The Seventh Circuit recently issued an important opinion for any business that conducts transactions through a website.  In Sgouros v. TransUnion Corp., No. 15-1371, 2016 WL 1169411 (7th Cir. March 25, 2016), the Court held that TransUnion’s website did not provide users with adequate notice of the arbitration clause in its “Service Agreement” to bind them.  In addition to its important holding, the opinion is notable for reproducing screenshots of the webpages at issue to help illustrate exactly how the Court believed TransUnion went wrong.

Sgouros sued TransUnion in federal district court after purchasing what turned out to be an incorrect report of his credit score on TransUnion’s website.  TransUnion moved to compel arbitration based on the arbitration clause contained in the “Service Agreement” that, according to TransUnion, Sgouros had agreed to when he purchased his credit report.  The critical webpage was the second of three pages a user had to click through in order to purchase a credit report.  You can view the screenshot from the Court’s opinion here.

The webpage requests certain credit card information and, towards the bottom, contains a scroll box which shows the first three lines of the Service Agreement.  At the bottom of the page, there is a large button that reads “I Accept & Continue to Step 3.”  Just above the button there is a paragraph stating:

You understand that by clicking on the “I Accept & Continue to Step 3” button below, you are providing “written instructions” to TransUnion Interactive, Inc. authorizing TransUnion Interactive, Inc. to obtain information from your personal credit profile from Experian, Equifax and/or TransUnion.  You authorize TransUnion Interactive, Inc. to obtain such information solely to confirm your identity and display your credit data to you.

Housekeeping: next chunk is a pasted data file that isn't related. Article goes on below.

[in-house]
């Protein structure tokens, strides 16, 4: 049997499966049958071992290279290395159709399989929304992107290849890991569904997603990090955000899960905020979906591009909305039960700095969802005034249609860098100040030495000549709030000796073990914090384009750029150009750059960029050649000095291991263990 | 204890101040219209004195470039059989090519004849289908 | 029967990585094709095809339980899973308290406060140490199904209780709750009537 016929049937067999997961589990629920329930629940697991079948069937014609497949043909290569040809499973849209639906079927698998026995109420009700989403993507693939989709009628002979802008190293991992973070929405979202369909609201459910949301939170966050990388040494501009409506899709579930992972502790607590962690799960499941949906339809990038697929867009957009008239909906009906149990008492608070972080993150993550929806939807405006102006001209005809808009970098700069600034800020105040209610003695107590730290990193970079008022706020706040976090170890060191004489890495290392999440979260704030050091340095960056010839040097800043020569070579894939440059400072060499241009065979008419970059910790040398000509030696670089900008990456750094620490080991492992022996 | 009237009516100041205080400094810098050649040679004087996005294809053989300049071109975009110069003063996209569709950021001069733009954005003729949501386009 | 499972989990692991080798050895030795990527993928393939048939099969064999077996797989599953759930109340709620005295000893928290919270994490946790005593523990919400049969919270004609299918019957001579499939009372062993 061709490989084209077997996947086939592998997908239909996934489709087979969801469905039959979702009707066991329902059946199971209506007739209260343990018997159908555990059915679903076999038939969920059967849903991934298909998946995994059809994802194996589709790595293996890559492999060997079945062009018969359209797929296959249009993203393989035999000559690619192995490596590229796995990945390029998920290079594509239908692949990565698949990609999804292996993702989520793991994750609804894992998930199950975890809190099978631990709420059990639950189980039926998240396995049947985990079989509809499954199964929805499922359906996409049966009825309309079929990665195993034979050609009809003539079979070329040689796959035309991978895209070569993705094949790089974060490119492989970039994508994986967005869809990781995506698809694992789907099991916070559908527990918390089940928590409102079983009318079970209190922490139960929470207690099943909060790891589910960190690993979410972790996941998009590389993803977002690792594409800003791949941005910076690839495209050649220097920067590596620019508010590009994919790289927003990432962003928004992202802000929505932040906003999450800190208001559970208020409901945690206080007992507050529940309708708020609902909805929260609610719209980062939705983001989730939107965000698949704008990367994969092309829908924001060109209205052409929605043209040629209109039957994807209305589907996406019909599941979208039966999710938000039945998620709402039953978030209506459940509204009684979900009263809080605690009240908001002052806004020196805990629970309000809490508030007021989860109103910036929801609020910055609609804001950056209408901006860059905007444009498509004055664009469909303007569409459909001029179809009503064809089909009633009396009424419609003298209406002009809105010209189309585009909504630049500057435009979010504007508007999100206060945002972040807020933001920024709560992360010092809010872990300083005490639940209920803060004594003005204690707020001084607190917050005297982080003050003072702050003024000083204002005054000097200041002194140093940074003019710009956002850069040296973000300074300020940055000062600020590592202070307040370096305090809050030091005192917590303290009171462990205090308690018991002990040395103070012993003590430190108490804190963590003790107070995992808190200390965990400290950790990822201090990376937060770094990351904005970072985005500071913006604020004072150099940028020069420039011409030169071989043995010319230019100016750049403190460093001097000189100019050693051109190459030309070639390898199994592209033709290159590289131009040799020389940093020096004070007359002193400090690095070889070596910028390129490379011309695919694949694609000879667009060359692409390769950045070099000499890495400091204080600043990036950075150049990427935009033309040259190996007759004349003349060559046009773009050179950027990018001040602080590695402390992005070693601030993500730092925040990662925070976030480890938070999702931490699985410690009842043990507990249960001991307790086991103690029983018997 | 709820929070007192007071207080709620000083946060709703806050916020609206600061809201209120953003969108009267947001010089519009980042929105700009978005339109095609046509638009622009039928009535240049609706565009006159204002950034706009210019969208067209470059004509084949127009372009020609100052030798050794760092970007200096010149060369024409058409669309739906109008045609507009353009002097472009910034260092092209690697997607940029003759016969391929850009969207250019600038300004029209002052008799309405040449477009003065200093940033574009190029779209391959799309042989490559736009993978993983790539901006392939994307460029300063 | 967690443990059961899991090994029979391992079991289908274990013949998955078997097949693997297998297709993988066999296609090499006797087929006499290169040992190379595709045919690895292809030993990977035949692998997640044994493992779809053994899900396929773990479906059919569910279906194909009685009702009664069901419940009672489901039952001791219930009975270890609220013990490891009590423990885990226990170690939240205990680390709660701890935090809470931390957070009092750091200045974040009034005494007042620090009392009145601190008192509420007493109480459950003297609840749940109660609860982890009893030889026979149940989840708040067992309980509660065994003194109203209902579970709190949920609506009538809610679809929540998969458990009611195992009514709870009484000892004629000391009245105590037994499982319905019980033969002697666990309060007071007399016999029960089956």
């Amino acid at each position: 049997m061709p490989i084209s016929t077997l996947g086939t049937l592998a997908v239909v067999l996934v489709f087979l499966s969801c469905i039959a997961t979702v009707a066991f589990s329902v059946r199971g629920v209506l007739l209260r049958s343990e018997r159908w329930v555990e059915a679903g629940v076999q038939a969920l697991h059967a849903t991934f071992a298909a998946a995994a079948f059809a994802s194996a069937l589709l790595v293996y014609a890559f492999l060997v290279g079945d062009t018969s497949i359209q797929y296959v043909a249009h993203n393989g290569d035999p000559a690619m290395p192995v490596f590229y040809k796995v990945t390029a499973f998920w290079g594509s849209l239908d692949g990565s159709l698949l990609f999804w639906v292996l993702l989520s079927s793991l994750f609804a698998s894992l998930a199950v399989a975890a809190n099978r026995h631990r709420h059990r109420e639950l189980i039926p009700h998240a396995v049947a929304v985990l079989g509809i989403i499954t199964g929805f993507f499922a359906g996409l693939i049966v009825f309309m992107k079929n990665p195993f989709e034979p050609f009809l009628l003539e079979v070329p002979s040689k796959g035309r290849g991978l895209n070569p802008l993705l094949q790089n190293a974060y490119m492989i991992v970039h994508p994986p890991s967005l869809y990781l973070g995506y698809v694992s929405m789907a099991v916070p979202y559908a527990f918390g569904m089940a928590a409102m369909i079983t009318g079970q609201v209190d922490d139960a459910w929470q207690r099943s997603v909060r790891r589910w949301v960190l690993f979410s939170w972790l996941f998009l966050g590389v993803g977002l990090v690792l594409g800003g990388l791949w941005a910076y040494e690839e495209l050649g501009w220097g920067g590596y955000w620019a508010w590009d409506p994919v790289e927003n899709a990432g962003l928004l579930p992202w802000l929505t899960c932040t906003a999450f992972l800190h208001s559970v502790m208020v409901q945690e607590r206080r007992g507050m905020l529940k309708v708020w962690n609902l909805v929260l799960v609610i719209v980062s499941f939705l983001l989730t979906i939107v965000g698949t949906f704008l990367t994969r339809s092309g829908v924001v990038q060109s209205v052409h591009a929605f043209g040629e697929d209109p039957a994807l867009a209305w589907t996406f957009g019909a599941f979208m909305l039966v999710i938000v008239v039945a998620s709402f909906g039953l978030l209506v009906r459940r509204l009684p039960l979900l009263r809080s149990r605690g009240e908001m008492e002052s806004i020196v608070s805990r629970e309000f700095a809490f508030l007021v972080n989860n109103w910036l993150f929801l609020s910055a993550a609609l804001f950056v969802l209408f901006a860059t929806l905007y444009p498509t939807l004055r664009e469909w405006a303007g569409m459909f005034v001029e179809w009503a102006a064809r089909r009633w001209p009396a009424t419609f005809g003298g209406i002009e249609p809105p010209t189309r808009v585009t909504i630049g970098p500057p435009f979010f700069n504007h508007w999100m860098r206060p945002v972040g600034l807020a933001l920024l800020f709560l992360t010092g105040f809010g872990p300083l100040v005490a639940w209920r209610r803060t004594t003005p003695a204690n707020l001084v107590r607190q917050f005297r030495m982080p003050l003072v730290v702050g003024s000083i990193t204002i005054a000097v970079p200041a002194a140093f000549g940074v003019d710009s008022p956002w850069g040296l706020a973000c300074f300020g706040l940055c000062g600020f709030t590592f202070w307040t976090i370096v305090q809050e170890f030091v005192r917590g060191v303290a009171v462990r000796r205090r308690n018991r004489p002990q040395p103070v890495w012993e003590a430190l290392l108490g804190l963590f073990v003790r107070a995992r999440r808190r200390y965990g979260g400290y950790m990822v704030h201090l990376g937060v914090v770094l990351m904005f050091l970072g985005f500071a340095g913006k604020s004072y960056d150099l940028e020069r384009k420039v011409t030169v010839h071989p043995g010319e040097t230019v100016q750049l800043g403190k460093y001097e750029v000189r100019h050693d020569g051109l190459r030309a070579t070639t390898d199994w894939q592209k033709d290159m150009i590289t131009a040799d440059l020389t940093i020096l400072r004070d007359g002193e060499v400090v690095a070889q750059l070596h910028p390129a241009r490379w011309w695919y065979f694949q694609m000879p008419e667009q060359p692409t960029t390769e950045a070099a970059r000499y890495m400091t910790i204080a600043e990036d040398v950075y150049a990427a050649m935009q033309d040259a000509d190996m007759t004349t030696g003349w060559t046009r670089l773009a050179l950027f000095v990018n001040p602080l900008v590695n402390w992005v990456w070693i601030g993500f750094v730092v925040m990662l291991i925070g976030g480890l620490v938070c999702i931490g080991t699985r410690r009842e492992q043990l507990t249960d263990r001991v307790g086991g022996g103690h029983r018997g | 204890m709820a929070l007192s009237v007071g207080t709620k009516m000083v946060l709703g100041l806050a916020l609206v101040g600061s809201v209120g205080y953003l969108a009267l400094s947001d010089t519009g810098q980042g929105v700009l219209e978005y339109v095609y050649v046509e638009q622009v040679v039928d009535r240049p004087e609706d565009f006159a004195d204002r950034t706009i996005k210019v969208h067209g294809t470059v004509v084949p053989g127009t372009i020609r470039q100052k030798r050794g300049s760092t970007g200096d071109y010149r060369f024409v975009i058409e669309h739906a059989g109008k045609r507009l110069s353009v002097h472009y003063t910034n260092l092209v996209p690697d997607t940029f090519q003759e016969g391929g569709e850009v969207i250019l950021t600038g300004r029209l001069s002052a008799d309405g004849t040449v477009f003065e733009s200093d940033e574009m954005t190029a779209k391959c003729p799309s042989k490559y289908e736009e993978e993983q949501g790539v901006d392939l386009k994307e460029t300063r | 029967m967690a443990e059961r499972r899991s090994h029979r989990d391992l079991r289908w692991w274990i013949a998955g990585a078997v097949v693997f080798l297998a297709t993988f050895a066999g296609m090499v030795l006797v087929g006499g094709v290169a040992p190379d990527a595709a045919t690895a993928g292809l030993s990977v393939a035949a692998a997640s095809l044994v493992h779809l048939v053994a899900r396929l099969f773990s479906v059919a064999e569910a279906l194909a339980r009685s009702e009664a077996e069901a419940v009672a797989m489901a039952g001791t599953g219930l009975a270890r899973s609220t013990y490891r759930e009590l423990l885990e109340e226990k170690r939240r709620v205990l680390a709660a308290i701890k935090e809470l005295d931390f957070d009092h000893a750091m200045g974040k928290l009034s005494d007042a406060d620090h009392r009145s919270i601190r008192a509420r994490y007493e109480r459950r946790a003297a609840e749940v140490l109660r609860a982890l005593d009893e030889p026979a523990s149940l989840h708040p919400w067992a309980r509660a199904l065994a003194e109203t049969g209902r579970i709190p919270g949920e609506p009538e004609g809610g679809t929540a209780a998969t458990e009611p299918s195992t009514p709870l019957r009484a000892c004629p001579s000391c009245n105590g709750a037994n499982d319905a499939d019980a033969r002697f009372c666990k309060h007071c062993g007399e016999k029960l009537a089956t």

The Court noted that the webpage did not require Sgouros to click on the Service Agreement, scroll down to view the entire Service Agreement, or otherwise call his attention to the Service Agreement.  Sgouros clicked the “I Accept” button and completed his purchase.

Illinois contract law governed, so the Court applied a modified version of the “reasonable communicativeness” test that Illinois courts have developed in the context of cruise-ship tickets.  The Court restated the test in the internet context as “whether the web pages presented to the consumer adequately communicate the terms and conditions of the agreement, and whether the circumstances support the assumption that the purchaser receives reasonable notice of those terms.”  The Court held that TransUnion’s website failed the test due to errors of both omission and commission.

Contrasting TransUnion’s website with a website that was held to provide adequate notice in Hubbert v. Dell Corp., 835 N.E.2d 113 (Ill. Ct. App. 2005), the Court noted that nothing on the website informed users that transactions were subject to the Service Agreement.  For example, the webpages users had to click through did not state “All sales are subject to [the Service Agreement],” the visible portion of the Service Agreement did not indicate that it necessarily applied to purchases, and the hyperlink to the printable version of the Service Agreement stated “Printable Version” rather than “Terms of Use, Purchase, or Service Agreement.”  But even more importantly, in the Court’s view, the paragraph directly above the “I Accept” button affirmatively misled the user.  It stated that, by clicking on the button, the user authorized TransUnion to obtain information, not that the user agreed to the terms of the Service Agreement.  That “cinched” the case for Sgouros.

The Sgouros case plants a flag in the developing area of internet adhesion contracts.  Any business that conducts transactions through its website should review its website with this case in mind.